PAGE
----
Ted Olson was the man who argued Bush v. Gore at the Supreme Court and won, making George W. Bush the 43rd President of the United States. And he was also the man Bush then quickly tapped to serve as the Solicitor General. On top of that, he served as Assistant Attorney General for the Office of Legal Counsel under President Reagan and even sits on the board of the Federalist Society.
But I have a feeling that none of that will matter to the Religious Right when they find out about this:
Former Bush administration solicitor general Theodore Olson is part of a team that has filed suit in federal court in California seeking to overturn Proposition 8 and re-establish the right of same-sex couples to marry.
The suit argues that the state’s marriage ban, upheld Tuesday by the California Supreme Court, violates the federal constitutional right for same-sex couples to marry. The complaint was filed Friday, and Olson and co-counsel David Boies — who argued against Olson in the Bush v. Gore case — will hold a news conference in Los Angeles Wednesday to explain the case. The conference will feature the two same-sex couples on whose behalf Olson filed suit.
The suit also asks the U.S. District Court for the Northern District of California to issue an injunction that would stop enforcement of Proposition 8 and allow same-sex couples to marry while the case is being decided.
“I personally think it is time that we as a nation get past distinguishing people on the basis of sexual orientation, and that a grave injustice is being done to people by making these distinctions,” Olson told me Tuesday night. “I thought their cause was just.”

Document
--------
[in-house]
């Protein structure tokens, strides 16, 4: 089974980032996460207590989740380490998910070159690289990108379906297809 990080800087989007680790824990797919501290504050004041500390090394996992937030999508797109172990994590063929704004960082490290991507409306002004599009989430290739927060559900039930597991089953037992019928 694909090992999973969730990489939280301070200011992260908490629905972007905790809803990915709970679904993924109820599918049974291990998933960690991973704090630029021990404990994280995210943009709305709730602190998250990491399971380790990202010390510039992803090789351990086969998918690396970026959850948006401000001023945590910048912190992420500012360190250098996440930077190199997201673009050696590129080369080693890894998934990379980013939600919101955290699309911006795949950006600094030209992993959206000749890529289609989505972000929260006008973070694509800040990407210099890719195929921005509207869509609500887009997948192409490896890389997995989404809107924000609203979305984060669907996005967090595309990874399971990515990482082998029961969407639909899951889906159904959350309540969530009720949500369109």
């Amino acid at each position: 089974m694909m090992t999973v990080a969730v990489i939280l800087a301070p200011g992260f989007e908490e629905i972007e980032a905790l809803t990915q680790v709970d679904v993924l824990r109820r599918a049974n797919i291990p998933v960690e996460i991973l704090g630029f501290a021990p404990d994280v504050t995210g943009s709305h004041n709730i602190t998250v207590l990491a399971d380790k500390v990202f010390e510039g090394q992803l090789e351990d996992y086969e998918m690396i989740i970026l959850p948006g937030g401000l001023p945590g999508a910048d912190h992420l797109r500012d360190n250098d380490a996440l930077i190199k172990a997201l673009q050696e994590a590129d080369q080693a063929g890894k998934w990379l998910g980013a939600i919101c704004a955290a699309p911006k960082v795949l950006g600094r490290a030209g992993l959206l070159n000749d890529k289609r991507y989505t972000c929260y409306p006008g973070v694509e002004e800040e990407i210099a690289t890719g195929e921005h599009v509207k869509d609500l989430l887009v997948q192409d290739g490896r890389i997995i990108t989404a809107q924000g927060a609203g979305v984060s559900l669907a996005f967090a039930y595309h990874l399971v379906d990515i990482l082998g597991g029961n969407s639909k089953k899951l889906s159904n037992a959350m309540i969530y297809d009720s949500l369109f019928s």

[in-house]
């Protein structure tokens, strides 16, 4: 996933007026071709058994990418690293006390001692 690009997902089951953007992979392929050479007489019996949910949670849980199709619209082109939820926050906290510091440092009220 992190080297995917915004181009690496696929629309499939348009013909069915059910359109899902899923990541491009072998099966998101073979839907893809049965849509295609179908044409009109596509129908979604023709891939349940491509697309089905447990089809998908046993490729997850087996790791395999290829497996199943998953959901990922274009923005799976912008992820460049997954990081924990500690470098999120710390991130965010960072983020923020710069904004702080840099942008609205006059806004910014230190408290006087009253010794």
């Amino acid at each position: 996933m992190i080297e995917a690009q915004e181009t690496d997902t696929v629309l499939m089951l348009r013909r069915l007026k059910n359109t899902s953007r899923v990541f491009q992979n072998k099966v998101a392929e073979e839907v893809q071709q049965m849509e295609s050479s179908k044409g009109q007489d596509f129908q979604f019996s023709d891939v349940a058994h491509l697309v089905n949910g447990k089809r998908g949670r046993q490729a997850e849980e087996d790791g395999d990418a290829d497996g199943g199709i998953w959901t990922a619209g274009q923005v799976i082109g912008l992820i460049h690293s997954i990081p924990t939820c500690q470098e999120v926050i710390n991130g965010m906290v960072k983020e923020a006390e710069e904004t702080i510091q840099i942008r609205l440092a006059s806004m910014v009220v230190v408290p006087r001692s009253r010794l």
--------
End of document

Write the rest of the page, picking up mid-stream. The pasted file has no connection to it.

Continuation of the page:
I asked Olson about the objections of conservatives who will argue that he is asking a court to overturn the legitimately-expressed will of the people of California. “It is our position in this case that Proposition 8, as upheld by the California Supreme Court, denies federal constitutional rights under the equal protection and due process clauses of the constitution,” Olson said. “The constitution protects individuals’ basic rights that cannot be taken away by a vote. If the people of California had voted to ban interracial marriage, it would have been the responsibility of the courts to say that they cannot do that under the constitution. We believe that denying individuals in this category the right to lasting, loving relationships through marriage is a denial to them, on an impermissible basis, of the rights that the rest of us enjoy…I also personally believe that it is wrong for us to continue to deny rights to individuals on the basis of their sexual orientation.”
Technically, the suit Olson has filed is against the governor, attorney general, and other officials of the state of California. Ultimately, Olson said, it’s a question that will be decided in Washington, by the Supreme Court. “This is an issue that will get to the Supreme Court, and I think it could well be this case,” he said.
I imagine that Olson’s conservative bona fides won’t be enough to shelter him from an onslaught of vicious criticism from the Right for this heresy.